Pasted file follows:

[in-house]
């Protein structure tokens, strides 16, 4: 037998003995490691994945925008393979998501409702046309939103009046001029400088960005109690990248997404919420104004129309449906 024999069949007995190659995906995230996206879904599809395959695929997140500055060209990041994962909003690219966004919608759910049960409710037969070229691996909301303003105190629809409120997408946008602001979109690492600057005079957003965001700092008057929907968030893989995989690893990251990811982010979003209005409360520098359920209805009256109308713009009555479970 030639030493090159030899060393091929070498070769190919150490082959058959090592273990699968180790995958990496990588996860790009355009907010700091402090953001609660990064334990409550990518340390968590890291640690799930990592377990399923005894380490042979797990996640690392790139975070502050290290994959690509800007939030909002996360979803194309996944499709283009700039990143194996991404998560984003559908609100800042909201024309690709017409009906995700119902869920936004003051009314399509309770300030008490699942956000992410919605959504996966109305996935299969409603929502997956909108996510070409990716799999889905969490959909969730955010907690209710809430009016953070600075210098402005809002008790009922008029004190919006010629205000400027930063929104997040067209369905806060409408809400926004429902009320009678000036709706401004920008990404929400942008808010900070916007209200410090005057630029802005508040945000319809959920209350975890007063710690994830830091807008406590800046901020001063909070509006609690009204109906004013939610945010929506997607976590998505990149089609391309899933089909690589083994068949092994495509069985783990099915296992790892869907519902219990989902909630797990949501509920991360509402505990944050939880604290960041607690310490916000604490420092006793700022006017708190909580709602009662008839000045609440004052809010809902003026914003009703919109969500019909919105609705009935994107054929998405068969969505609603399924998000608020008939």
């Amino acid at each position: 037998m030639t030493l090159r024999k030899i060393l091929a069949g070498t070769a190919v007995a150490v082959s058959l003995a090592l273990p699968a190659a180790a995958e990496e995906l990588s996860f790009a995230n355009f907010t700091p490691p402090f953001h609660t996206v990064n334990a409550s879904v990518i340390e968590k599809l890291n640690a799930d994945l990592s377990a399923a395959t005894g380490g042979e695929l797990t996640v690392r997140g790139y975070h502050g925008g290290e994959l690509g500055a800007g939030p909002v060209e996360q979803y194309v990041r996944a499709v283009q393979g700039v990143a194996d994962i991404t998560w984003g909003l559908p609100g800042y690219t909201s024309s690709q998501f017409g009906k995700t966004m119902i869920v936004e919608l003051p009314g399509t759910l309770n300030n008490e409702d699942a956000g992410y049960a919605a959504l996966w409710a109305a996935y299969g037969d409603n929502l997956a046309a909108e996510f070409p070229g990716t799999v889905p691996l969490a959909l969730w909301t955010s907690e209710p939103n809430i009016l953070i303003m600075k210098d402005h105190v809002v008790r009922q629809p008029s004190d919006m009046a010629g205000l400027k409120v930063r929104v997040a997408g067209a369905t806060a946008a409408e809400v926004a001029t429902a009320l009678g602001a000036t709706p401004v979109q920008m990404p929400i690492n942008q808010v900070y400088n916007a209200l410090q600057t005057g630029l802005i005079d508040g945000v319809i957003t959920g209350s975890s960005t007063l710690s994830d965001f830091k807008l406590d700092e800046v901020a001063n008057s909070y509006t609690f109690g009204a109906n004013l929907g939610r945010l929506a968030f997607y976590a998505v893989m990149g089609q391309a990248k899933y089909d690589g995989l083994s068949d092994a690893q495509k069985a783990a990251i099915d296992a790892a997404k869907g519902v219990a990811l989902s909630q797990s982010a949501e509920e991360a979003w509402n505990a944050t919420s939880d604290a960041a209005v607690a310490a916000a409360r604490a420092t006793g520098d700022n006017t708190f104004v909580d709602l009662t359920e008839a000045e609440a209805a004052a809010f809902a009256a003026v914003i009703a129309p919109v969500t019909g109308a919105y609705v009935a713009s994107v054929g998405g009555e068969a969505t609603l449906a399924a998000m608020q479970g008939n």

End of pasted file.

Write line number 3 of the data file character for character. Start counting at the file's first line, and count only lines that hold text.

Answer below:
């Amino acid at each position: 037998m030639t030493l090159r024999k030899i060393l091929a069949g070498t070769a190919v007995a150490v082959s058959l003995a090592l273990p699968a190659a180790a995958e990496e995906l990588s996860f790009a995230n355009f907010t700091p490691p402090f953001h609660t996206v990064n334990a409550s879904v990518i340390e968590k599809l890291n640690a799930d994945l990592s377990a399923a395959t005894g380490g042979e695929l797990t996640v690392r997140g790139y975070h502050g925008g290290e994959l690509g500055a800007g939030p909002v060209e996360q979803y194309v990041r996944a499709v283009q393979g700039v990143a194996d994962i991404t998560w984003g909003l559908p609100g800042y690219t909201s024309s690709q998501f017409g009906k995700t966004m119902i869920v936004e919608l003051p009314g399509t759910l309770n300030n008490e409702d699942a956000g992410y049960a919605a959504l996966w409710a109305a996935y299969g037969d409603n929502l997956a046309a909108e996510f070409p070229g990716t799999v889905p691996l969490a959909l969730w909301t955010s907690e209710p939103n809430i009016l953070i303003m600075k210098d402005h105190v809002v008790r009922q629809p008029s004190d919006m009046a010629g205000l400027k409120v930063r929104v997040a997408g067209a369905t806060a946008a409408e809400v926004a001029t429902a009320l009678g602001a000036t709706p401004v979109q920008m990404p929400i690492n942008q808010v900070y400088n916007a209200l410090q600057t005057g630029l802005i005079d508040g945000v319809i957003t959920g209350s975890s960005t007063l710690s994830d965001f830091k807008l406590d700092e800046v901020a001063n008057s909070y509006t609690f109690g009204a109906n004013l929907g939610r945010l929506a968030f997607y976590a998505v893989m990149g089609q391309a990248k899933y089909d690589g995989l083994s068949d092994a690893q495509k069985a783990a990251i099915d296992a790892a997404k869907g519902v219990a990811l989902s909630q797990s982010a949501e509920e991360a979003w509402n505990a944050t919420s939880d604290a960041a209005v607690a310490a916000a409360r604490a420092t006793g520098d700022n006017t708190f104004v909580d709602l009662t359920e008839a000045e609440a209805a004052a809010f809902a009256a003026v914003i009703a129309p919109v969500t019909g109308a919105y609705v009935a713009s994107v054929g998405g009555e068969a969505t609603l449906a399924a998000m608020q479970g008939n």